Why do Jews Use the Matronymic in Prayers for the Sick?* Volume 11, Number 2


There is a widespread custom today to use the matronymic in the mee sheberakh prayers recited for the sick during the Torah service. It is not entirely clear when or where this custom began. A prayer for the sick from fourteenth-century Provence uses ploni ben ploni [a male son of a male]. In a classic series of articles by Avraham Ya’ari about the mee sheberakh prayers, we also find ploni ben ploni or the abbreviation p’b’p’ in prayers for the sick.

Is it permissible to renovate or build a new building during the nine days which begin on Rosh Hodesh Av? Volume 10, Number 8


At the outset, I would like to stress the importance of the laws of Tisha B’av. On the one hand, I believe that it is very important to fast on Tisha B’av and to remember the Destruction in our day, even after the rebirth of the State of Israel and the reunification of Jerusalem. On the hand, there are many stringencies connected to “the three weeks” between the 17th of Tammuz and the 9th of Av, which were added in the Middle Ages by Aveilei Tziyon [= Mourners of Zion] and Ashkenazic rabbis, which have no Talmudic basis and which, in my opinion, there is no reason to observe.

The Middle Way in Israel Today


In this month’s Responsa column, I am republishing my speech in honor of Prof. Solomon Schechter’s 100th yahrzeit. I quoted Prof. Schechter quite a few times in this article and he is the role-model for “the middle way” which has been so successfully pursued by the Schechter Institutes for over 30 years, attracting 55,000 Israelis to our programs every year.

Is Judaism Really in Favor of Pluralism and Tolerance?


During the past two months, we have witnessed three major cases of a lack of pluralism and tolerance in the State of Israel, most of them carried out by Israeli Orthodox rabbis. They seem to believe that there is only one correct way to be Jewish and that those who deviate from that path are not real rabbis and should be shunned. Since these Orthodox rabbis from different backgrounds seem to share this lack of pluralism and tolerance, maybe they are simply reflecting the concensus of Jewish tradition. Is this true?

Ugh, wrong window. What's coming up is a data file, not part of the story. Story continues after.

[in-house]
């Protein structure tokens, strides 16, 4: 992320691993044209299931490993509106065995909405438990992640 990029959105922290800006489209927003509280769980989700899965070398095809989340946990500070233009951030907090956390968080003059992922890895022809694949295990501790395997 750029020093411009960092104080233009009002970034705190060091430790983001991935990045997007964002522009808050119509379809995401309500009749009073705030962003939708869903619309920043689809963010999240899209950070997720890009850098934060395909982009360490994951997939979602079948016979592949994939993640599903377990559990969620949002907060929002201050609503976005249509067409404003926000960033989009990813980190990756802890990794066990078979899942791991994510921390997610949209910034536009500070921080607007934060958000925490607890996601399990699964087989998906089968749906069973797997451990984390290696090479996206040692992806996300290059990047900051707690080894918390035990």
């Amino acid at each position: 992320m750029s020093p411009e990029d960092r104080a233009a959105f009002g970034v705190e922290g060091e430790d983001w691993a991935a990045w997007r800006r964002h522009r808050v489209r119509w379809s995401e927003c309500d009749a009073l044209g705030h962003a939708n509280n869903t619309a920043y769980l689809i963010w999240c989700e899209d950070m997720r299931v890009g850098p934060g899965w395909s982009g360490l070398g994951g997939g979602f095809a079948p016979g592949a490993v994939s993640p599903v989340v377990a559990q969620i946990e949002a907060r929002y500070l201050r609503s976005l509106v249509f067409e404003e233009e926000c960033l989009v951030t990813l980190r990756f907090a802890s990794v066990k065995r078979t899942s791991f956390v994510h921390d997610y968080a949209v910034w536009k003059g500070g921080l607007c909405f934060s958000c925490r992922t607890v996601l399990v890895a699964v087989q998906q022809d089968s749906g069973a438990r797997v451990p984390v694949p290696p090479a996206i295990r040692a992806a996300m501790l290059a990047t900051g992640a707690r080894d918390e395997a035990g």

Is it Permissible for a Jew to Attend the “Body Worlds” Exhibit? (Yoreh Deah 357:1)


Question:   The Body Worlds exhibit opened at the “Madatech” in Haifa on April 6, 2009 and it will remain in Israel for three months.  More than 10,000 people visited the exhibit during the first three days.  (The Jerusalem Post, March 20, 2009, pp. 1, 10; April 14, 2009, p. 24)  According to the Body Worlds website, the exhibit consists of 200 real human specimens, including whole bodies, organs, organ configurations and transparent body slices.  To date, more than 26 million people around the world have seen these exhibits since they opened in 1995.

 

Responsum:

 

  1. I) Justifications for the Exhibit

 

According to the Body Worlds website:

 

The BODY WORLDS exhibitions aim to educate the public about the inner workings of the human body and show the effects of poor health, good health and lifestyle choices. They are also meant to create interest in and increase knowledge of anatomy and physiology among the public.

 

Invented by scientist and anatomist Dr. Gunther von Hagens in 1977, Plastination is the groundbreaking method of halting decomposition and preserving anatomical specimens for scientific and medical education.  Plastination is the process of extracting all bodily fluids and soluble fat from specimens, replacing them through vacuum forced impregnation with reactive resins and elastomers, and then curing them with light, heat, or certain gases, which give the specimens rigidity and permanence.

 

The BODY WORLDS exhibitions rely on the generosity of body donors; individuals who bequeathed that, upon their death, their bodies could be used for educational purposes in the exhibitions.  Currently, the Institute for Plastination has a donor roster of 8,000 individuals, 490 are already deceased.

 

All of the full-body plastinates and the majority of the specimens are from these body donors; some specific specimens that show unusual conditions come from old anatomical collections and morphological institutes.  As agreed upon by the body donors, their identities and causes of death are not provided. The exhibitions focus on the nature of our bodies, not on providing personal information.